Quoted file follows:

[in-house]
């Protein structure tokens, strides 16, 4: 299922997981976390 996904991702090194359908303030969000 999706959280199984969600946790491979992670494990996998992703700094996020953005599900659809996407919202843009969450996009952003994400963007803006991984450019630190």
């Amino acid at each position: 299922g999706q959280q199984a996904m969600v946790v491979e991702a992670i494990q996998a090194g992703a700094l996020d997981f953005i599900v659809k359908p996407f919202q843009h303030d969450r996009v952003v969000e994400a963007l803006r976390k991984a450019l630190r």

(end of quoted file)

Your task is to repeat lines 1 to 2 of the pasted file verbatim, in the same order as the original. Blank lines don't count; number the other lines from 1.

[in-house]
């Protein structure tokens, strides 16, 4: 299922997981976390 996904991702090194359908303030969000 999706959280199984969600946790491979992670494990996998992703700094996020953005599900659809996407919202843009969450996009952003994400963007803006991984450019630190």